Distracted driving can, as we all know, have deadly consequences. But what you may not realize is that in 2015 alone, distracted driving caused 3,450 deaths and 391,000 injuries, according to the National Highway Traffic Safety Administration (NHTSA). In addition, the NHTSA estimates that during daylight hours, there are roughly 481,000 drivers (most of whom are teens) using cell phones while driving. It's terrifying if you think about it. But thinking about it won't solve the problem. Only putting an end to the distraction will.
Of course, smartphones aren't going anywhere – which is why we've developed an app to help you stay focused while driving, and are offering a few simple distracted driving tips that can help you stay safe behind the wheel.
First of all, the Sprint Drive First app works by silencing your email alerts, text notifications and phone calls on your device when you’re driving in your car, and lets your friends know you’re behind the wheel. You can, of course, reach emergency services at any time, and can even reach people from a select list of numbers. And if you're a passenger, you can unlock the app so that you can freely use your phone while the car is in motion.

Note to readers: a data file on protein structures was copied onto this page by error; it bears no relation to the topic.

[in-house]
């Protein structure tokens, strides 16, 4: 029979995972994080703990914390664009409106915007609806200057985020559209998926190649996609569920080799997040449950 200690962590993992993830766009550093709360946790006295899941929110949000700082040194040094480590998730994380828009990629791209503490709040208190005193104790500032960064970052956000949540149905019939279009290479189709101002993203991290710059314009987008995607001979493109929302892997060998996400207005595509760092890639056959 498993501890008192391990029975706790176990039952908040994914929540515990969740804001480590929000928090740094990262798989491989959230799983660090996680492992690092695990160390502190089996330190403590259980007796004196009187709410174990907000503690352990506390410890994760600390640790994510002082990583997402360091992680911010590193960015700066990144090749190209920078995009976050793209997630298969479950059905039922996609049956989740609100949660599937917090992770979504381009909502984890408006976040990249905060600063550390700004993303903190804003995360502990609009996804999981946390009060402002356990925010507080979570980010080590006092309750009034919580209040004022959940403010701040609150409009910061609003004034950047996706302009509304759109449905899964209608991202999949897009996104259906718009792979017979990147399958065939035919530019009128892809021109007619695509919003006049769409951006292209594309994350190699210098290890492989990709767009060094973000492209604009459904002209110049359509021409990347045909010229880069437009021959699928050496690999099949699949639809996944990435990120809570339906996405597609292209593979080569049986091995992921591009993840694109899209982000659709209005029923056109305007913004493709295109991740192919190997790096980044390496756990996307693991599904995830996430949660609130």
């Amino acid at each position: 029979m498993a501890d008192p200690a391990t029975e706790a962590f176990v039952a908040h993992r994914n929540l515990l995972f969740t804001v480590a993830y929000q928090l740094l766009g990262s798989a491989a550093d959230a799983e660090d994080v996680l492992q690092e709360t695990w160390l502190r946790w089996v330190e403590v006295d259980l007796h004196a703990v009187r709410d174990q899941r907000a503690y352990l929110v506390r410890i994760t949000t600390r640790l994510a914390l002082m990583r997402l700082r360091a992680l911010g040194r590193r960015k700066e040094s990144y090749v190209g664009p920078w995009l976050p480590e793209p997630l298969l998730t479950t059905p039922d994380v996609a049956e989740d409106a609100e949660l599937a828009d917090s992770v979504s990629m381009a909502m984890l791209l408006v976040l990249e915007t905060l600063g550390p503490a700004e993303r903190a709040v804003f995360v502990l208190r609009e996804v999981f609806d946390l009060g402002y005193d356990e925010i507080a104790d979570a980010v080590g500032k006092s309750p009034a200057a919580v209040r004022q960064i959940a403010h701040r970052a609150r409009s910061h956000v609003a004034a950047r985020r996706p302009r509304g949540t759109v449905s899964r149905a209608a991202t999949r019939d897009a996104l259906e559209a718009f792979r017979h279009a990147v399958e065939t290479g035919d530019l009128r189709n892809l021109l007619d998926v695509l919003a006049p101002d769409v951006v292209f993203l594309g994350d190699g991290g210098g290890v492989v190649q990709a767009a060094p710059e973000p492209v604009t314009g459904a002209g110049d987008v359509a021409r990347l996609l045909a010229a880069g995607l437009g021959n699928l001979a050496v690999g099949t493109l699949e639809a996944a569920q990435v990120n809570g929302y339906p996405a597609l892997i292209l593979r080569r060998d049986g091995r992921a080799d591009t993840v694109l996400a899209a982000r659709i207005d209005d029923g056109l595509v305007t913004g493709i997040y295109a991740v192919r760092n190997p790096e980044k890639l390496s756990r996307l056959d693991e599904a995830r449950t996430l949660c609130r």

If you need further assistance maintaining your focus on the road, you can also try these distracted driving tips:
Put your phone in your purse, backpack, satchel or briefcase, and place it in the trunk before you get behind the wheel.
If you do keep your phone on while you drive, don't make, or take, calls via your vehicle's Bluetooth technology. Hands-free calling can still be a distraction on the road.
Limit the number of passengers in your vehicle, and keep activity within the car to a minimum.
Avoid eating (and even drinking) while driving.
If you're tired, you're automatically distracted, so avoid getting behind the wheel when what you really need is a nap.
Suffice it to say, you should also avoid reading and driving, practicing your DJ skills while driving, applying makeup or shaving while driving, fussing with your hair while you're driving – or generally doing anything that isn't driving while you're behind the wheel. It just puts you and too many others at risk, and simply isn't worth it, so please use your smartphone responsibly.